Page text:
In May, 1951 Puff was in jail again, this time for armed robbery. His bail was $3,000 and he didn’t have it, but a young prison friend named George Heroux did. Released in August, 1951, Heroux promptly posted Puff’s bail. Puff equally promptly jumped bail, hooking up with Heroux to start robbing banks again.
They started Prairie Springs, Kansas on October 25, 1951 by taking $62,000 from the Johnson County National Bank and Trust Company. Puff was charged in absentia on December 3 and the FBI added Puff and Heroux to their legendary ‘Ten Most Wanted’ list. Heroux was then arrested in Miami, Florida on July 25, 1952 and gave the FBI a lead on where to find Puff. They found him at the Congress Hotel in New York City and put Puff, registered under the alias ‘J. Burns,’ under 24-hour surveillance awaiting their chance to move in.
Around 9am on July 26 their chance came. The day shift of FBI agents led by Special Agent Joseph Brock positioned themselves in and around the hotel. All was going well until Puff spotted Brock waiting in a stairwell. A pistol duel left Brock dying, shot twice through the chest. Puff took the fallen agent’s gun and, with pistols in both hands, shot his way through the lobby and onto the sidewalk. He briefly exchanged shots with agents stationed outside and, this time, their aim was better than his. Puff was rushed to the prison ward of Bellevue Hospital and survived his wounds. Special Agent Brock, husband to one and father of three, wasn’t as lucky. He died shortly after arriving at the hospital. Puff was now facing a charge of capital murder and almost-certain electrocution.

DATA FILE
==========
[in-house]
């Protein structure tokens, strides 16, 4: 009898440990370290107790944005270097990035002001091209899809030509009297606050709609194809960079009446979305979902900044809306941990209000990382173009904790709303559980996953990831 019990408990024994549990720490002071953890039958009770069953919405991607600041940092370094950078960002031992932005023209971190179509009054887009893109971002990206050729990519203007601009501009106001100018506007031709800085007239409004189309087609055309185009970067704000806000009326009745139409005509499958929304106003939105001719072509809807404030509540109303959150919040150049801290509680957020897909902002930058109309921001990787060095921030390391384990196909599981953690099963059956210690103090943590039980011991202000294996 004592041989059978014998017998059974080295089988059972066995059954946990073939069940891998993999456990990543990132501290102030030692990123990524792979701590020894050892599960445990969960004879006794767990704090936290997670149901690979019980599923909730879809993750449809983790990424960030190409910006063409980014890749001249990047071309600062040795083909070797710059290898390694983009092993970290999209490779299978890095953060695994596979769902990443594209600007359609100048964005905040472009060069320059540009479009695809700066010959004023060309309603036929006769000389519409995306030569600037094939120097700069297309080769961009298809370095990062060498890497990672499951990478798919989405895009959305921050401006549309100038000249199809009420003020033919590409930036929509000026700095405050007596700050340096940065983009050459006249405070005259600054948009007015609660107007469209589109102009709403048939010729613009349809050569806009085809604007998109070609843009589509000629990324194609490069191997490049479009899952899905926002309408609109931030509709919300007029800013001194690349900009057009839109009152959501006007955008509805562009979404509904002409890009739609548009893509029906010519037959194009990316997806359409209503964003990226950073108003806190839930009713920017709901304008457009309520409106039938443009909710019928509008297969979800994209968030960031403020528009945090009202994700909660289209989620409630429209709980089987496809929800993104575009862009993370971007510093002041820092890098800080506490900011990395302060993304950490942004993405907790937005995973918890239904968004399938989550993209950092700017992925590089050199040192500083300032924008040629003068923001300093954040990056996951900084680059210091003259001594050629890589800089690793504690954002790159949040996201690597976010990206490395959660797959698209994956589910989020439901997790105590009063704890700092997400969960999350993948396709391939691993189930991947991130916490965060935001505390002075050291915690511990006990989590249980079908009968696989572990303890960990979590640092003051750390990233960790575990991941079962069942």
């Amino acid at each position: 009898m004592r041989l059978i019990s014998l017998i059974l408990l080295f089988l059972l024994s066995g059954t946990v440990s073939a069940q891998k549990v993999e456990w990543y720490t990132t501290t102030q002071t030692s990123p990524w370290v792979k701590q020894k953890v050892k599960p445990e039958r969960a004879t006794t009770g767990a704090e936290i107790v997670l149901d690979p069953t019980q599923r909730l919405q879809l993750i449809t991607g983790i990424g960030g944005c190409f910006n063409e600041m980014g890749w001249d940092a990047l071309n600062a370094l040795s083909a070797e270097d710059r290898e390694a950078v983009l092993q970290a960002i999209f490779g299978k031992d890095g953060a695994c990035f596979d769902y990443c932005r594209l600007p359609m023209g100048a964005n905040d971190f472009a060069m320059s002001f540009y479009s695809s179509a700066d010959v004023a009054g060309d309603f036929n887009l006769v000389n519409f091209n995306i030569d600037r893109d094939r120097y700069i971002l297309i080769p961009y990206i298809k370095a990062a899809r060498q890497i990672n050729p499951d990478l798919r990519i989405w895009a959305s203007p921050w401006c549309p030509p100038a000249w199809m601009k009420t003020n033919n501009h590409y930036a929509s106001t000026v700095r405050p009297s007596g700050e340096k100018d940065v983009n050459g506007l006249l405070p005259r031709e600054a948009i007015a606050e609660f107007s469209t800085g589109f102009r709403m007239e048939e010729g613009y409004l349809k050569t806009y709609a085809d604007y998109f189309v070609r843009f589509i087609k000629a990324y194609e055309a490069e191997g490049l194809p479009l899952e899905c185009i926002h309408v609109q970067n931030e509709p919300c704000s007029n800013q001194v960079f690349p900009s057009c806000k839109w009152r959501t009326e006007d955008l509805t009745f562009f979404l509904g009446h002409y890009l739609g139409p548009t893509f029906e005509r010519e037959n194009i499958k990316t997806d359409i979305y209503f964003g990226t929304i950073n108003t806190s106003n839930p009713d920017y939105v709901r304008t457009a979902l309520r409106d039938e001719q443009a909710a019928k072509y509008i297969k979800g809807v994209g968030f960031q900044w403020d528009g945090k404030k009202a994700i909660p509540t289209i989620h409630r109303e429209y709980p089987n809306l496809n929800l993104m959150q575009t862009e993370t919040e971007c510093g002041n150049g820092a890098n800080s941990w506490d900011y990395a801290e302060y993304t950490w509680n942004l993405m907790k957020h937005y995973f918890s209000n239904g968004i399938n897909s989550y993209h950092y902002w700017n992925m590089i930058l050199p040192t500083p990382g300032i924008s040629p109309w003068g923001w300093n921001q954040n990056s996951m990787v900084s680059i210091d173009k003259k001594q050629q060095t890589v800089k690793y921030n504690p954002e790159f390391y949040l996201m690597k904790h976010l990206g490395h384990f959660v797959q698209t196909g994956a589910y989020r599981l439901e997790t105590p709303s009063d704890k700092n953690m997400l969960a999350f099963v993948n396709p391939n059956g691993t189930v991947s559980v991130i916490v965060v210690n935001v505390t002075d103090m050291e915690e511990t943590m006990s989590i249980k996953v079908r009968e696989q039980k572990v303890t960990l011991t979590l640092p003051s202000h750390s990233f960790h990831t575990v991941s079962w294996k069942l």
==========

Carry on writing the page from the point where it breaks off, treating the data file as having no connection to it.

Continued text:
Recovered from his wounds, Puff went on trial in the US District Court of the Southern District of New York with Judge Sylvester Ryan presiding. The result was already in no doubt. Judges and juries don’t like career felons. They dislike even more career felons who murder Federal agents, especially felons who murder agents with a young family. What really clinched a guilty verdict was Puff making a ludicrous plea of self-defense.
Puff, as expected, was convicted of first-degree murder on May 15, 1953. With Puff’s conviction assured it only remained for Judge Sylvester Ryan to pass sentence and that sentence was equally predictable. Death.
Federal authorities lacked their own execution facilities, so when Federal death sentences were passed they were carried out by the methods mandated in the States where sentence was passed. For Gerhard Puff, now Inmate Puff, death house number 113-970, that meant being shipped to Sing Sing where the Federal Government would pay a fee to the State of New York to cover the costs of Puff’s confinement and electrocution in Sing Sing’s purpose-built and notorious ‘death house’ set aside exclusively for the condemned. Puff was brought through the death house door on May 20. He would remain, guarded night and day under maximum security, until he sentence was carried out or commuted. In the meantime Puff’s lawyers would file a mandatory appeal and Warden Wilfred Denno would make the necessary arrangements for his execution.